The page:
Now, there’s not much left to do but to sit and wait. Keep an eye on the coals and add some more if you feel like the fire’s ‘losing its touch.’ The first time I made this dish, I was with the whole gang: wife, kids, best friend, his SO, dogs, and, yes, even the cat (taught it how to walk on a leash). Our pastime of choice was obviously cracking open a few cold ones and reminiscing.
Well, if you really want to make more out of your camping trip, you can spend this time looking for side-dishes that pairs well with the beef like wild mushrooms or even fish.
Anyway, do keep in mind that this is going to take a while, so, there’s no point to guarding the firebox.
Step 5. Twist and turn.
After about four-and-a-half hours, remove the coals from the lid. Pop it open and flip your roast. Careful not to drop it or it’s bye-bye dinner. When you’re done, put the lid back again and continue cooking it for about two-and-a-half hours. Don’t forget about the coals.
Advice: if you want to add a crunchy crust to your meat, you can ditch the lid after six-and-a-half hours. Flip the meat every now and then. If you run out of the liquid, add a little bit of water. Otherwise, the meat will dry up and, eventually, turn into ashes (true story!).
Step 6. Gravy all around!
When the beef’s done the cooking, don’t throw away the liquid in the frying pan. Use it instead to prepare a mouthwatering gravy that will everyone a run for their money. Yeah, I know that this qualifies as an extra step, far from the simple dish – simple tools ideal, but trust me when I say that the gravy made from beef feet is the best thing that ever happened to your mouth.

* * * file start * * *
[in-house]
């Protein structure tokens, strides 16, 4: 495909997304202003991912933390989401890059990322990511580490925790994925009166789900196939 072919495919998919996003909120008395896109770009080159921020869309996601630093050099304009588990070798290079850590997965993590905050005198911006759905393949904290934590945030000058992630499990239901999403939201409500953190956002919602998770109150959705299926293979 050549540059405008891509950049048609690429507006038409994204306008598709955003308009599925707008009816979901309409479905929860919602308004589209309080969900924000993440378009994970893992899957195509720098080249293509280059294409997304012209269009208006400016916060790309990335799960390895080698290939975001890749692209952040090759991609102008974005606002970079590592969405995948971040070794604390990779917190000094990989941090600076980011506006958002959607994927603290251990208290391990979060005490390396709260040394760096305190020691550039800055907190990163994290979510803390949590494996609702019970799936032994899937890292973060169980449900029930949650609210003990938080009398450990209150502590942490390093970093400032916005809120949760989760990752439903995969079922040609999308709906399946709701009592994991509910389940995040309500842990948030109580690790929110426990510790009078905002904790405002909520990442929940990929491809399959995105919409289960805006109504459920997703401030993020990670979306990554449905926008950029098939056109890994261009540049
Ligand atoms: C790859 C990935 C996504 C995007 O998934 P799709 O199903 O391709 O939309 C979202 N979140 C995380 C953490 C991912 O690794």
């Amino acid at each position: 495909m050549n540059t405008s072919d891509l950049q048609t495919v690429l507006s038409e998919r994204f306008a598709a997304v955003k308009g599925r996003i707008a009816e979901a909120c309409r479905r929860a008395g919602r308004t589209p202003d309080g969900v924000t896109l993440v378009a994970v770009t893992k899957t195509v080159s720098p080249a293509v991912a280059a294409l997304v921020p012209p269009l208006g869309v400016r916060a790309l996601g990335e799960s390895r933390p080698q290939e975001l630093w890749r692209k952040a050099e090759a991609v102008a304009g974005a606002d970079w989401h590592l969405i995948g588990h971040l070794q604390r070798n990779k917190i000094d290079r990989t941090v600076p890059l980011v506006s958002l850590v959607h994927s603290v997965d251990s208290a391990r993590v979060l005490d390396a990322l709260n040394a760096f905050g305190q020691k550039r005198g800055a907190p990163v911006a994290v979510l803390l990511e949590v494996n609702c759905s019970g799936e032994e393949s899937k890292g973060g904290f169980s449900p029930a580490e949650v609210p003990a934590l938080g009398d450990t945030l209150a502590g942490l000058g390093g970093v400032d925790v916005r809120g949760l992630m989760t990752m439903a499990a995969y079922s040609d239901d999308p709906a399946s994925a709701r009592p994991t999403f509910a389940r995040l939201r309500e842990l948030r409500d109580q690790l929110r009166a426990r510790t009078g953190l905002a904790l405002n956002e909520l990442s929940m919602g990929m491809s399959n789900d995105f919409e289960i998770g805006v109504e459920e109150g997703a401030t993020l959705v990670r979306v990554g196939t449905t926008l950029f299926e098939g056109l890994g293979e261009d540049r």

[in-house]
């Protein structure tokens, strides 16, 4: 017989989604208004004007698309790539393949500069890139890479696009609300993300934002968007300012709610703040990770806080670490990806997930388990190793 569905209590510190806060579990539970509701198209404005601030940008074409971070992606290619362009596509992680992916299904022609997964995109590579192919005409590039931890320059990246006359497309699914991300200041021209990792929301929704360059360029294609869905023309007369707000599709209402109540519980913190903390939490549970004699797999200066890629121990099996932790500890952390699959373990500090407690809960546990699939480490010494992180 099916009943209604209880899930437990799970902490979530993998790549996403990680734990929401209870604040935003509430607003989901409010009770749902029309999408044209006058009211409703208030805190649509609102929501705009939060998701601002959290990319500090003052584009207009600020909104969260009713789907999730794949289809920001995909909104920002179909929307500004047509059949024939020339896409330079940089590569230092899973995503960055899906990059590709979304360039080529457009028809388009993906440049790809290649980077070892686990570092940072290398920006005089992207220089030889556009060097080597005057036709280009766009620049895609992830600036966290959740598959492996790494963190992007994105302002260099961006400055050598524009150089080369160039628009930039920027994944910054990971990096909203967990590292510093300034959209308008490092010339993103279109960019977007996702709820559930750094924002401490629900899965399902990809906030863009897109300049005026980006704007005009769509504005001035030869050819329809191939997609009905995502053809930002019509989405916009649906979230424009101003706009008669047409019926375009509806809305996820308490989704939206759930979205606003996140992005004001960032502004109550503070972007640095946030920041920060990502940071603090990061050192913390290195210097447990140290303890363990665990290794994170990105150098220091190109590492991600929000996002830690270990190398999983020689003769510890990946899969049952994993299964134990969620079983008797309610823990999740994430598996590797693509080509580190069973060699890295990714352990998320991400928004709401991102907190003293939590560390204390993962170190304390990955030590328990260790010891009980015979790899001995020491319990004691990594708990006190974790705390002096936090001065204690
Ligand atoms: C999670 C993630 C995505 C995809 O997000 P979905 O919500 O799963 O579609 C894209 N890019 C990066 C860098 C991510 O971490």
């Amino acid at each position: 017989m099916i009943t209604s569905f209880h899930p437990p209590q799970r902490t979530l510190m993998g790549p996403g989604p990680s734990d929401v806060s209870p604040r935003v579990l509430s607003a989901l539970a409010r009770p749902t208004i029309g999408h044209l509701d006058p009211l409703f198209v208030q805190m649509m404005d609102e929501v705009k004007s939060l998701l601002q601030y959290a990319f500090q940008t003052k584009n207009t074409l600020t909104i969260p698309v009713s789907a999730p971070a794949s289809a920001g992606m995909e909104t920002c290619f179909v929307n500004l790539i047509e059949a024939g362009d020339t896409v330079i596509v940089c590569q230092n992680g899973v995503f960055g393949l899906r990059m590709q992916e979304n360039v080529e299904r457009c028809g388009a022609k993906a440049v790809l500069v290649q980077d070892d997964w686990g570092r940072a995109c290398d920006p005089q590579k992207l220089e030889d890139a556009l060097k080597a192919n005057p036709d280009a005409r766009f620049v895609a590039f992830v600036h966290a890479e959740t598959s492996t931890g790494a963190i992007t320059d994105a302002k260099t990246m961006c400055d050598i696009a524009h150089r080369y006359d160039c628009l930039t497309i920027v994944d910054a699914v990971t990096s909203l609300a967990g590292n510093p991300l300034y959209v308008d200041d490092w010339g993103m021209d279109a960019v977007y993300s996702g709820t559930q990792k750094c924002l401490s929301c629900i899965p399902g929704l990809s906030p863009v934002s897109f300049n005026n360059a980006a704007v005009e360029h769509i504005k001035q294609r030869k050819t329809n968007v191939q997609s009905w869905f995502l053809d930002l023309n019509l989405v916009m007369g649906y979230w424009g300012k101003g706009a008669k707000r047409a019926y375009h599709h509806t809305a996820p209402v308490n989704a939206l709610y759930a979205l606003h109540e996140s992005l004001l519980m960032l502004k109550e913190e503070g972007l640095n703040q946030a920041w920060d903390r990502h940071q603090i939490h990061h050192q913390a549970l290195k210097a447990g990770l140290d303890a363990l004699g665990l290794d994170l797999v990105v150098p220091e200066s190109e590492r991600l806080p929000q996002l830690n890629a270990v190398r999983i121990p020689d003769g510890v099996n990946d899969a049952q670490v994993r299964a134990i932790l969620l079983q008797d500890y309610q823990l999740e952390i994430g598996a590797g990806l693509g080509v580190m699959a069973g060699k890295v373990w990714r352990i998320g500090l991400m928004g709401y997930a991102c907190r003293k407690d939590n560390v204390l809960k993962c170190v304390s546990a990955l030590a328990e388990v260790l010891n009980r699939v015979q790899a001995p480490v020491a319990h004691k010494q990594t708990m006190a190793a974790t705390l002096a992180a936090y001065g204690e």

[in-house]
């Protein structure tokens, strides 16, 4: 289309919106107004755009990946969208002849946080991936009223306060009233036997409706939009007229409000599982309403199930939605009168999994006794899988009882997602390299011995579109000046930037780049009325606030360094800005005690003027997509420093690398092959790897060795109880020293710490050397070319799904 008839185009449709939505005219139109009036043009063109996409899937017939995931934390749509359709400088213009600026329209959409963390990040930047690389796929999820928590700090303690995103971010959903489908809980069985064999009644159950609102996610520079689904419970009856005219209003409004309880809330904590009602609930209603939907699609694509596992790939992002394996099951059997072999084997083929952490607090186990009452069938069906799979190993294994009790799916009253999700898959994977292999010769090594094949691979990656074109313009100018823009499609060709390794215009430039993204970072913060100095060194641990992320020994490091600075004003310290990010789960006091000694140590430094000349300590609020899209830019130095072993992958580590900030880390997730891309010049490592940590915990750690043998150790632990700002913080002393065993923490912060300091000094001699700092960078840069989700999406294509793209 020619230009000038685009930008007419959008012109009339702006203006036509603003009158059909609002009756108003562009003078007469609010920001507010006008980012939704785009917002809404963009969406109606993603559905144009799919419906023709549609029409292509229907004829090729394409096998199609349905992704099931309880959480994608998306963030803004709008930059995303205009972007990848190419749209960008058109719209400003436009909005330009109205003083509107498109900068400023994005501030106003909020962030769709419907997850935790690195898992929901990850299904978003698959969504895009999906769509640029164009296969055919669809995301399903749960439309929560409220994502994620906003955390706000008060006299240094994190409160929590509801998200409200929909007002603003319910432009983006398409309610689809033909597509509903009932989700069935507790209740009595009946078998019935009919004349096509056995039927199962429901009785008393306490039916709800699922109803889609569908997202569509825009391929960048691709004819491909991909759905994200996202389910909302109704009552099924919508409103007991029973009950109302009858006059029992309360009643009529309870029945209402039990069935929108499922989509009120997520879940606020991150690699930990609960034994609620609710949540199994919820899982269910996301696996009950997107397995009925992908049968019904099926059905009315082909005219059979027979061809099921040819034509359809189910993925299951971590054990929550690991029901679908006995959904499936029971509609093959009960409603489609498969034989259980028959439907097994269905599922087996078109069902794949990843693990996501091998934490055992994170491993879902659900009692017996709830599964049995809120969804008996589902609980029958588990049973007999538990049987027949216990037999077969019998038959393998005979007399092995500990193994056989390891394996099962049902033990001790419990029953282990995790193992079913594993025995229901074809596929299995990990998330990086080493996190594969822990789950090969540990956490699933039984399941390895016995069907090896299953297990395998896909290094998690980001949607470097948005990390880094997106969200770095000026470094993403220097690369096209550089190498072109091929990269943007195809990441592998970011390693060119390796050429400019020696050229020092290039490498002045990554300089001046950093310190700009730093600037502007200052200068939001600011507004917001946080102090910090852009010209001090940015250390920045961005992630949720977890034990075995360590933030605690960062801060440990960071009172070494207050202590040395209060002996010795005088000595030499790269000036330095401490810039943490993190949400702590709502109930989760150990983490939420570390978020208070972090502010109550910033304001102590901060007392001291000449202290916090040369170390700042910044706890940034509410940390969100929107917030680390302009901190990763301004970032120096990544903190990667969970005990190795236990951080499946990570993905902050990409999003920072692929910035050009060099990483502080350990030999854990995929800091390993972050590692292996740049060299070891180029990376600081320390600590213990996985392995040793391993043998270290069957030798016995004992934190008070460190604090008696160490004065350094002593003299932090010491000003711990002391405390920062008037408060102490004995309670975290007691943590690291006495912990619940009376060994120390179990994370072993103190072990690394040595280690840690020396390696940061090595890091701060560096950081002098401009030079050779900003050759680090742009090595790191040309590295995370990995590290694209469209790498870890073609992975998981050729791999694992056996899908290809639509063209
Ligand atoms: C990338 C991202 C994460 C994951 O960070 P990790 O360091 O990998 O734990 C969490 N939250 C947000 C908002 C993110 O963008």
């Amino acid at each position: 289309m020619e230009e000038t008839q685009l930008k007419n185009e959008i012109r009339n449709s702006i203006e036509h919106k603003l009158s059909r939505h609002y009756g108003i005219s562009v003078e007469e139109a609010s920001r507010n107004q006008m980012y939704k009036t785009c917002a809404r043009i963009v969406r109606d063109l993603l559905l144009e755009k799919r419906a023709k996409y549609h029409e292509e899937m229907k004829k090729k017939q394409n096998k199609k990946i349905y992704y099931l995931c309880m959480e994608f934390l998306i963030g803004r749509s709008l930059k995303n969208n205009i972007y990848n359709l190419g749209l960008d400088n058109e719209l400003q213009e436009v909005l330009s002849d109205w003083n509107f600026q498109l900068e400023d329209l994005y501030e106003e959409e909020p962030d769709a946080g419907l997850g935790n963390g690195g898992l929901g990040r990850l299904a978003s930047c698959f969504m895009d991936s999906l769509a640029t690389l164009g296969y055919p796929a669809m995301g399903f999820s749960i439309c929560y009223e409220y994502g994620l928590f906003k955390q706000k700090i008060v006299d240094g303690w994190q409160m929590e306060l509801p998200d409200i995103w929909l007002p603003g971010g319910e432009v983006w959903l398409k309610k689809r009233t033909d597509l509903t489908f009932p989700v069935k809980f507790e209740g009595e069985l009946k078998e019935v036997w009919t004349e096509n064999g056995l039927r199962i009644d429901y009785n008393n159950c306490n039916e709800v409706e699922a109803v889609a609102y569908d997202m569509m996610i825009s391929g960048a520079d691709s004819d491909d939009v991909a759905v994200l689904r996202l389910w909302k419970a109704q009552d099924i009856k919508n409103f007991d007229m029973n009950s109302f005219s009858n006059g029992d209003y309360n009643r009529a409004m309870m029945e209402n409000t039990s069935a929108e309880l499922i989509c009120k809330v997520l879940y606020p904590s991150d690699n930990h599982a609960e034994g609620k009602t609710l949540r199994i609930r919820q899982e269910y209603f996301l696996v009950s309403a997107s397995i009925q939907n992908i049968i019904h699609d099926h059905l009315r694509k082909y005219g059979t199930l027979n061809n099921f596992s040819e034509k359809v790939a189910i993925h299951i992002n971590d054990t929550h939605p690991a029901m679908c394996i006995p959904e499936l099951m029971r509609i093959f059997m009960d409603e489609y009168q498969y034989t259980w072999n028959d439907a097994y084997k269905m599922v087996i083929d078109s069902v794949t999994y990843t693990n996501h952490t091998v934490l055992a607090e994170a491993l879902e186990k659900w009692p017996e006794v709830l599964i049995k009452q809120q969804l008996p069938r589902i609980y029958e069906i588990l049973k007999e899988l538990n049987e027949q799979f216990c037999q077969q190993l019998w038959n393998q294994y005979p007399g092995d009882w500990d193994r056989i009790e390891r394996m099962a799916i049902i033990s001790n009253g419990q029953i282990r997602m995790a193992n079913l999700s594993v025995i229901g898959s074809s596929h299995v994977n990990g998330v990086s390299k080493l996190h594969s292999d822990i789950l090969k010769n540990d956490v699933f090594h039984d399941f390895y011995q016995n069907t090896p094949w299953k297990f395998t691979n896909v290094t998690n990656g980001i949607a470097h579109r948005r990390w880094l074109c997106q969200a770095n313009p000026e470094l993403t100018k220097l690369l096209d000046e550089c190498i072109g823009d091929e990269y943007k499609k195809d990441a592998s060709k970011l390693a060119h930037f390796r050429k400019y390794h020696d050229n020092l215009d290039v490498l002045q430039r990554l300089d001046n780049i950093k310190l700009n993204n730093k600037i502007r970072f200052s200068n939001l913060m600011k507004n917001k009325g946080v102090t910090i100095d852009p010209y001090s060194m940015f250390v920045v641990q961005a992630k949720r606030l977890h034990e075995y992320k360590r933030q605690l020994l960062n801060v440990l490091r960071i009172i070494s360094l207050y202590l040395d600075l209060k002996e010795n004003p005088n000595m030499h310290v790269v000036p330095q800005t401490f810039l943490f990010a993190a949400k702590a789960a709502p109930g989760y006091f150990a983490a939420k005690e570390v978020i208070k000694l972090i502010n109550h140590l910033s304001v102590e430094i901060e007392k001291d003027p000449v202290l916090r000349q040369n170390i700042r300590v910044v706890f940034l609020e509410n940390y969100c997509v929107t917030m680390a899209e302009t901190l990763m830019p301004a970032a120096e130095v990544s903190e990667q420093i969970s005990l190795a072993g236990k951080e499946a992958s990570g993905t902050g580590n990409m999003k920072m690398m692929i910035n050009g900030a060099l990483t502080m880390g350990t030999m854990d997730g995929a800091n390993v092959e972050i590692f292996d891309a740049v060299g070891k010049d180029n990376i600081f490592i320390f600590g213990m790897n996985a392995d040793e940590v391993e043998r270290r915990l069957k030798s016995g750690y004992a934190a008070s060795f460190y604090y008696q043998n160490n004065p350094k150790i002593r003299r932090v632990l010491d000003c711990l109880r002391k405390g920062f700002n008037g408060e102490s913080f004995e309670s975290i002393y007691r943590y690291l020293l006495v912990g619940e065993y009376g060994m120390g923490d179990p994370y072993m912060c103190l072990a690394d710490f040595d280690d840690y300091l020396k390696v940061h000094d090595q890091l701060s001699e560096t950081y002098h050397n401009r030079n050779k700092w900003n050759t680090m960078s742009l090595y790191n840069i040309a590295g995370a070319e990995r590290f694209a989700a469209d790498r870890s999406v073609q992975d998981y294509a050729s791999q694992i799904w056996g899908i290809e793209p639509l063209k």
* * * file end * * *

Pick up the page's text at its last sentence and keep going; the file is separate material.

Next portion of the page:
So, here’s what you’ll need to do in order to prepare a simple gravy:
- Pour your beef stock in a separate container.
- Add a little bit of butter to the same pan.
- Wait for the butter to melt then add the stock.
- Let it simmer for a couple of minutes.
- Add half a cup of all-purpose flour and whisk the mixture.
- When the composition becomes silky-smooth, add another half a cup of all-purpose flour.
- Give a few more whisks and allow it to cook for another minute or so.
- Add salt and pepper.
Advice: if you prefer smoother gravy, you can strain it a couple of times through a sieve or a piece of gauze.
That’s it! You now have a nice cup of gravy which pairs wonderfully with the 7-hour beef.
Additional considerations on the 7-hour beef roast
As you see, preparing this dish is easy, and you only need a handful of tools to get the job done. Now, you’re probably wondering about how to serve this ginormous beef roast. It’s all up to you, of course, but it would be a shame not to make some pulled meat sandwiches. Yes, I know that you usually prepare those with pork, but, hey, beef’s good too. So, here’s what to do in order to prepare some juicy pulled beef sandwiches from your roast.
Step 1. Get yourself a couple of bread slices.
Step 2. Put a metal plate over your firebox and drizzle it with some cold water. You can also add some veggie oil.
Step 3. Grill the slices on both sides. Don’t burn them, though.
Step 4. Put some of that gravy on each slice.
Step 5. Place your roast in a small tray and use two forks to pull the meat apart. Better you do this while the meat’s still hot.
Step 6. Take some meat shreds and place on each bread slice. Add more gravy if you like. Now, if you fancy carrying around more veggies and ingredients, you can garnish the sandwich with onion rings and a piece of cedar cheese.
Well, campers, that’s about it for my 7-hour roast beef recipe. Hope you’ve enjoyed it as much as I did cooking it. Sorry for not posting any clips or anything, but there was hardly anything left to be shot after everyone dug in (beer will do that for you). Anyway, if you have any questions or think that the recipe can be improved in any way, don’t be a stranger and hit the comments section.
I know that most of you prefer a quick snack, but what if I told you that you could actually enjoy a meal fit for a king’s table while backpacking?